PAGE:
3. A/R Factoring

Accounts receivable factoring is a popular option for ecommerce businesses. This option is also known as “A/R financing,” “A/R factoring,” “receivables factoring,” or just plain “factoring.” Depending on context, you might hear any of those terms.

With A/R financing or A/R factoring, a third party company (known as a “factor”) will buy a portion of your receivables in exchange for cash. The amount of capital you get will be a fraction of the receivables you pledged.

Fees can vary widely depending on your A/R financing or factoring agreement and situation. Most factoring companies will advance anywhere between 50 and 90 percent of the total amount of outstanding invoices while they will hold the remaining amount in reserve. Some factors will advance 100 percent of the invoice value but will almost definitely charge other fees.

Considering A/R factoring

Receivables factoring has been around for a long time, but it’s often not the cheapest option. If you’re considering going this route, be on the lookout for things like processing fees, origination fees, monthly minimum fees, factor fees, and so on.

If that sounds like a lot of fees to keep straight, you may want to search for a simpler financing solution. A/R factoring can be a faster way to get cash in your hands when compared with traditional business loans, but it can also be more expensive. Interest rates and fees may depend on the quality of your invoices (as judged by the factor), which is difficult for you to control.

4. Crowdfunding

Crowdfunding has skyrocketed in popularity with small business owners, especially ecommerce entrepreneurs. Platforms like Kickstarter and Indiegogo have made it easier than ever for inventors and entrepreneurs to get pre-orders for products and services.

The way crowdfunding works is simple: would-be customers pledge to pay a certain amount to a business, using a crowdfunding platform. In return, the business pledges to provide a reward, usually a specific product or set of products. Sometimes the crowdfunding platform will also provide some promotional help to the business by featuring and sharing popular crowdfunding campaigns.

Many web- and social-media-savvy entrepreneurs love crowdfunding because it allows them to get their products in front of customers right away, before spending money on materials. With crowdfunding, you don’t have to pay any interest on pledges (the money you get from backers). You also don’t have to worry about losing equity in your company, like you would if you took capital from more traditional investors or ecommerce venture capitalists.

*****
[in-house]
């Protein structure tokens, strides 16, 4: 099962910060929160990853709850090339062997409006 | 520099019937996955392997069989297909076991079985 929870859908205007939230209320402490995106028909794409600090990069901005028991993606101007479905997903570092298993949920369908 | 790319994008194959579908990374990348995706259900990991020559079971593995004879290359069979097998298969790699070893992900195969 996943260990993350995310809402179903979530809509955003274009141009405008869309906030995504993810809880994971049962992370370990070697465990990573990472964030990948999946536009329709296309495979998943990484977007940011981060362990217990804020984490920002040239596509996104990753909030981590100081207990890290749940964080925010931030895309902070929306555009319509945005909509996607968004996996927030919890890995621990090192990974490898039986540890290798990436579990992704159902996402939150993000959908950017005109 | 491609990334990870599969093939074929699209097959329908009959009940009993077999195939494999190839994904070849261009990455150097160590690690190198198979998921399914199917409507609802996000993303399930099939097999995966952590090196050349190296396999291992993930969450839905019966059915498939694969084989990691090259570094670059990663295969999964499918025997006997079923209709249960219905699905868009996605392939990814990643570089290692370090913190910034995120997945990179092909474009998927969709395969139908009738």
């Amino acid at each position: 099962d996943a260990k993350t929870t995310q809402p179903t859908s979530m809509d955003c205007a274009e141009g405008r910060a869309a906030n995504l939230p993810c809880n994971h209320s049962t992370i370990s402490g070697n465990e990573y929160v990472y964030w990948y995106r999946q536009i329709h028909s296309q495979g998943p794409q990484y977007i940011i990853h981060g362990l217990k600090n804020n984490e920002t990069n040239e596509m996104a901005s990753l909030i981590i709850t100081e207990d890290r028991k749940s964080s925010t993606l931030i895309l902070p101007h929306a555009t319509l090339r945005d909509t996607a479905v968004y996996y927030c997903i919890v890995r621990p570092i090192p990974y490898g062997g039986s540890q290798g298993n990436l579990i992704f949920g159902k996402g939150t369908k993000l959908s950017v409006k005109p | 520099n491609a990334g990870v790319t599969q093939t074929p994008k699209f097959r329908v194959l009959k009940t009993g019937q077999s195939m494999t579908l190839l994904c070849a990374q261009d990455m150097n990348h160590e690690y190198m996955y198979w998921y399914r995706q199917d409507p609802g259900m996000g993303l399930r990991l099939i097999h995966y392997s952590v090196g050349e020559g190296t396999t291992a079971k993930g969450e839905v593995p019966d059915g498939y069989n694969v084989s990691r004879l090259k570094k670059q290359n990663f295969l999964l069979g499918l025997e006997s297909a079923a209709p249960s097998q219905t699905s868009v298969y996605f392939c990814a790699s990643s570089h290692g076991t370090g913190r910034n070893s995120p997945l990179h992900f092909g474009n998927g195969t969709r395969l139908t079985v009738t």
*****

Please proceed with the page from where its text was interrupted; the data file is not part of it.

Finally, with crowdfunding, you can ask for as much or as little money as you want. Unlike traditional loans, which typically have high minimum loan amounts, with crowdfunding, the amount is up to you.

How to succeed with crowdfunding

Crowdfunding is far from easy, and some types of businesses or products are better-suited to a successful crowdfunding campaign than others.

When deciding if a crowdfunding campaign is right for you, be sure to consider all the costs involved. You’ll need a compelling idea, a product people want, and a list of reward items to offer at different pledge levels. You’ll have a much greater chance of success if you can write great copy for your profile and campaign page, and include original images and even a video, explaining your products and reasons for crowdfunding. Campaigns are time-limited, so you’ll have a finite amount of time to drive web traffic to your campaign page or else risk losing out on the funds.

In short, crowdfunding is time-consuming hard work, requiring good digital marketing, social media strategy, and creative skills. And even if you do run a successful campaign, remember: the crowdfunding platform you use will take a part of the funds raised, in fees. Factor all this into your decision before getting started to avoid costly surprises later.

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Irene is a business content strategist for Fundbox, working with entrepreneurs and mission-driven businesses to bring their stories to life. Fundbox is dedicated to helping businesses grow by democratizing access to credit.

Read all posts written by Irene Malatesta